Autocad: Plotting 101

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Most people who have been using AutoCAD for a while have no problem plotting a drawing, but – like all things AutoCAD, the developers have never thrown anything away. So when AutoCAD doesn’t produce the plot you were expecting – what do you do next?

On the flip side, there are now many powerful options for Plotting automation or Batch plotting that many users just aren’t aware of.

So Lets start at the beginning – How do I plot?

As always, there are many ways of starting up the plot command:

Button

AutoCAD Plot button

Ribbon:  Output tab  > Plot panel

Menu: Application menu > Print > Plot

Toolbar: Standard

Command entry: plot

Shortcut key CTRL+P

Face the other way, hold your hand above your head and shout ‘BAZOOKA’ *

Or right click over the current tab to bring up a context menu:

The AutoCAD Page set-up manager

Had enough already? No? – Still with me… Good, If it all gets to much, scroll down to point No. 14 – It’s well worth it!

All being well you should see this dialog:

The AutoCAD Plot Layout Dialogue

The Plot – Layout Dialogue

1. The title of your layout will appear here (approximately the first 70 odd characters anyway)

2. Learn about plotting – seriously, the help is there to help!

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Page Setup

3. Pick your page setup (we’ll get to those) If you’ve already successfully plotted your drawing once (and you didn’t read Point No. 14 yet) you will be able to chose previous plot to use the last successful set of plot settings.

AutoCAD Previous Plot

You could use this in conjunction with Point No. 14 to quickly apply the same lot of settings across multiple layouts.

If you have at least one paper space layout which is ready to plot you will also be able to pick this directly from the list to map the settings across.

Finally you can choose ‘Import’ to import page setups from another drawing.

4. You can add a new page set up here.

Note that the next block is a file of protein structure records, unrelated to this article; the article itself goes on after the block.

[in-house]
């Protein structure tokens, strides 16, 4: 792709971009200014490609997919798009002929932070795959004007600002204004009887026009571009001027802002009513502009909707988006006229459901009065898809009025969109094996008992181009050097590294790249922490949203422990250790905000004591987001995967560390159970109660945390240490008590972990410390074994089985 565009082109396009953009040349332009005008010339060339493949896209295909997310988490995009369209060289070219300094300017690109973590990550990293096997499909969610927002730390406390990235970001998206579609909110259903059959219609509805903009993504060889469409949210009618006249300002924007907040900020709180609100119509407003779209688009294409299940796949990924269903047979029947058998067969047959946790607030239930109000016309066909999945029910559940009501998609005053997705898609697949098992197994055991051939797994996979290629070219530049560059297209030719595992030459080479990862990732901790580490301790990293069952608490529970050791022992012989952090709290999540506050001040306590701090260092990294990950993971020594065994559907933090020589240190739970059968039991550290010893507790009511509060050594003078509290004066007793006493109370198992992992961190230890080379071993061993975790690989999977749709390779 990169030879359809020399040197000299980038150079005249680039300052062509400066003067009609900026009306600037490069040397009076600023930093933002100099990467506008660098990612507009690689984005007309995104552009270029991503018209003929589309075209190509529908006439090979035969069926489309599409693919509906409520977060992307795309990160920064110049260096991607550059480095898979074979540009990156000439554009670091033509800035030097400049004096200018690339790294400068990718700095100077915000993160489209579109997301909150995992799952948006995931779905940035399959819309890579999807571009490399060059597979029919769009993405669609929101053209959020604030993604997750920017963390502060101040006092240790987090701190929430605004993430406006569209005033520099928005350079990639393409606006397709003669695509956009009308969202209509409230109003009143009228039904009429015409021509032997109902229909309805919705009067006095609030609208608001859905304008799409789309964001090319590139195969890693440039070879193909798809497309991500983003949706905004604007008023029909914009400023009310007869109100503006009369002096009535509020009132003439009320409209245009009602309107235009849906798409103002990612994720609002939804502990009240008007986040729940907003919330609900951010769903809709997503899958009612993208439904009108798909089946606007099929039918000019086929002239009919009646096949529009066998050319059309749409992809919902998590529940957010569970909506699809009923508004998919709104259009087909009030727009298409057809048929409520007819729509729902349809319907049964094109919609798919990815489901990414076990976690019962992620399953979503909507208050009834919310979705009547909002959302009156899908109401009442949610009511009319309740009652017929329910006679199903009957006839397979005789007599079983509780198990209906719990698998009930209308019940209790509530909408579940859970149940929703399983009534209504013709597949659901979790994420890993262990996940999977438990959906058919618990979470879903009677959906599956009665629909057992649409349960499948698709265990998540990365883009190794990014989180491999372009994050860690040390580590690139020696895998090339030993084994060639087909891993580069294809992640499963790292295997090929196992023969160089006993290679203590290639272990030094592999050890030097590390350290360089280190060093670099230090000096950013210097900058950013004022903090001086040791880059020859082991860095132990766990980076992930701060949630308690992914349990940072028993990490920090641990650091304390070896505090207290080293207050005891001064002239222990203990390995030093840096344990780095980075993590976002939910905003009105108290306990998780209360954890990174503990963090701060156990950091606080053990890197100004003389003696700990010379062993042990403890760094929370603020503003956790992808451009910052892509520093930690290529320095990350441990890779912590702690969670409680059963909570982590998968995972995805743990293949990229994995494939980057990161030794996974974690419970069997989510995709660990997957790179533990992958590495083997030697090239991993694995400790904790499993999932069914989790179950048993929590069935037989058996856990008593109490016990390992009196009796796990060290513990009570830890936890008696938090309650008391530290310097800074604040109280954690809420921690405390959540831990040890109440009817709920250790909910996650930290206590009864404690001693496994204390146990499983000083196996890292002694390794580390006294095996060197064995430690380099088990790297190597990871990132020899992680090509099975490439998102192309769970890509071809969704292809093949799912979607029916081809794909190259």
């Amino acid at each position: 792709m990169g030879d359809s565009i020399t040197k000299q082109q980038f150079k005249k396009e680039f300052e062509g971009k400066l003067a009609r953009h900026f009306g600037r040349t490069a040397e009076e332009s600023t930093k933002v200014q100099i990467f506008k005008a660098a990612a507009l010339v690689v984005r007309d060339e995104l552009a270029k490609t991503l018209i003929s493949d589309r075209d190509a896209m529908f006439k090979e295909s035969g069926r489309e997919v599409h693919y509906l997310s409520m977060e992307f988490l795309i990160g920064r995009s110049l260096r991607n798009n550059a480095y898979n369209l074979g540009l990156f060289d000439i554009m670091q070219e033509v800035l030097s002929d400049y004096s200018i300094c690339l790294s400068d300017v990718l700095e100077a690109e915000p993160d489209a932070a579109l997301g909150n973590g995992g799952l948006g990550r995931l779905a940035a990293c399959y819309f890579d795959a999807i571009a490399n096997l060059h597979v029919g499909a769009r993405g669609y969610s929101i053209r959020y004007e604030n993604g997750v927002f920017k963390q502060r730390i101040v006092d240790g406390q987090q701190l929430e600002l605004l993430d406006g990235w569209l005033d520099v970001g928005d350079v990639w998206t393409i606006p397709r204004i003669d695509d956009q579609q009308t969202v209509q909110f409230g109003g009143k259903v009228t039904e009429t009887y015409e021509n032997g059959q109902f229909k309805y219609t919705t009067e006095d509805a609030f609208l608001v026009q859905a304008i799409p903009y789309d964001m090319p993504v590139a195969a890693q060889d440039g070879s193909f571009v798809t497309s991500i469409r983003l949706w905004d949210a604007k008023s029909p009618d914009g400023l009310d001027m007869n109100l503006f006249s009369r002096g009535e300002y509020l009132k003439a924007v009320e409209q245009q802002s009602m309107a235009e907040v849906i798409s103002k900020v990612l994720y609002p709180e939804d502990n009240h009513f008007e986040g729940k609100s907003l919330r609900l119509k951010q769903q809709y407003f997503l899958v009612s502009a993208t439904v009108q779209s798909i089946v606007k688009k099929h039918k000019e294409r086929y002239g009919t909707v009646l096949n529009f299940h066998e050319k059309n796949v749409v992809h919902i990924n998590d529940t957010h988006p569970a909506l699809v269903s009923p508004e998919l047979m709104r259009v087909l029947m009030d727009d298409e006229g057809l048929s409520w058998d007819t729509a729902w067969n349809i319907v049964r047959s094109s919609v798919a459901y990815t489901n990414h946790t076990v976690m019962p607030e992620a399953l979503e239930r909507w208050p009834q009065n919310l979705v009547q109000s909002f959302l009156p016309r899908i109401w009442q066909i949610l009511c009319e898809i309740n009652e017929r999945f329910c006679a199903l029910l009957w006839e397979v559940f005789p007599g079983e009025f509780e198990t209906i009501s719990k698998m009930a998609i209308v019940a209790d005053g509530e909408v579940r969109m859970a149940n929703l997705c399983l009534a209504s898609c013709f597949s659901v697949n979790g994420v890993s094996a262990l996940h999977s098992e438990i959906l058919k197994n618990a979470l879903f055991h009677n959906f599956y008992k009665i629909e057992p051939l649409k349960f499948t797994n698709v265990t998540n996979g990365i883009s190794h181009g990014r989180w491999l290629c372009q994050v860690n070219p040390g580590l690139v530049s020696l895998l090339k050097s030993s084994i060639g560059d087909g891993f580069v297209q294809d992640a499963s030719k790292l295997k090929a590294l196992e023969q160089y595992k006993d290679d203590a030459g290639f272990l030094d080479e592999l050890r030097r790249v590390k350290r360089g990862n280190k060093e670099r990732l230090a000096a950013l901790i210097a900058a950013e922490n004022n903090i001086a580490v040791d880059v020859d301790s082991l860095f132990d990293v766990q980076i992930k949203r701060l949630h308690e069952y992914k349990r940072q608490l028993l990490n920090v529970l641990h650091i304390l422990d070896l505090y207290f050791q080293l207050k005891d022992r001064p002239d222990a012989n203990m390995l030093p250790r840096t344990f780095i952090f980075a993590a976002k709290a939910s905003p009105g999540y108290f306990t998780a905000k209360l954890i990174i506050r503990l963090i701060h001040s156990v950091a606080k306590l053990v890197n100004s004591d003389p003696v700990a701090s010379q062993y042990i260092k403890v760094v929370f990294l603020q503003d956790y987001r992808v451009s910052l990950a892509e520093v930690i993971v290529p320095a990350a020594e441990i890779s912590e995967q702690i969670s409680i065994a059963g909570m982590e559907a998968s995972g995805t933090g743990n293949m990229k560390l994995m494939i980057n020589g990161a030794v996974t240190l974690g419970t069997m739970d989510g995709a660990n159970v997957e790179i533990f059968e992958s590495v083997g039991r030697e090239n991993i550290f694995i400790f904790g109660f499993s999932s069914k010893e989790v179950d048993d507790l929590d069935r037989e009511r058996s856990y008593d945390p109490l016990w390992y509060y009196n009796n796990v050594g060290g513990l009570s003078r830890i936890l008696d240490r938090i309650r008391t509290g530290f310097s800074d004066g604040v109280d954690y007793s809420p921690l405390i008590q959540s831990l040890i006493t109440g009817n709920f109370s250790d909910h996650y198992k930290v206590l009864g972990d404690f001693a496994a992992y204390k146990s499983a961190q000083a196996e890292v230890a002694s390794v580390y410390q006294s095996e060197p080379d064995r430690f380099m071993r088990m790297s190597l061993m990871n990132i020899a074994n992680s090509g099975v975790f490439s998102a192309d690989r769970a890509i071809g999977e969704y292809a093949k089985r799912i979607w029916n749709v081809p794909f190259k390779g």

Printer/Plotter

5. Pick your plotter.

6. When you’ve picked a plotter, the information about the plotter you’ve picked will appear here. You can click the ‘Properties’ button to mess up customise the plot driver settings.

7. ‘Mini me’ Plot preview, or the ‘Plot Preview-Preview’. A handy hint on how you’re plot will turn out.

8. The ‘Plot to file’ check box. This will create a ‘PLT’ file which can be batch plotted or sent to a print bureau for plotting.

Paper Size

9. Paper size for the plot.

Number of Copies

10. No of copies to be plotted

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Plot Area

11. What to plot – Options in Paper space include:

‘Display – Just what you are looking at currently on the screen

‘Layout’ – Everything within the paper boundaries

‘Window’ – You can window around what you want to plot

‘Extents’ – Everything!

Options in Model space also include:

‘Limits’ – Everything within the user set limits of Model space

NB: If you have created any ‘Named Views’ you will also be able to choose one of these.

Plot Offset

12. The plot offset from the corner of the paper or the corner of the plot-able area. You can check the ‘Centre the plot’ box to center the plot.

Plot Scale

13. Plot scale, You may want to use this if you are plotting from model space. If you are plotting from paper space you will probably want this to be set to 1:1 (Unless you are producing a reduced scale plot).

The Buttons…

14. Click on this button to see a preview of how your plot will turn out. Click on ‘OK’ to send your plot to the printer. Click on Cancel if you just realised you forgot to fill out your title block. Click on ‘Help’ if nothing I’ve written makes any sense at all.

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Apply to Layout

For those of you who made it this far… Click on ‘Apply to layout’ to save all the plot settings you just picked SO YOU NEVER HAVE TO DO IT AGAIN!

If you do this in your template file, you may never have to tweak all these settings again.

AutoCAD Plotting Extras Arrow

15. Finally check out the funky little arrow in the corner, there’s even more plot settings hidden under here… I’ll save those until another time ;-)

 

Ready for more? There are a number of system variables that effect how AutoCAD will plot, read more in…
An introduction to AutoCAD’s Plotting options

 

* Yes, I made that one up.

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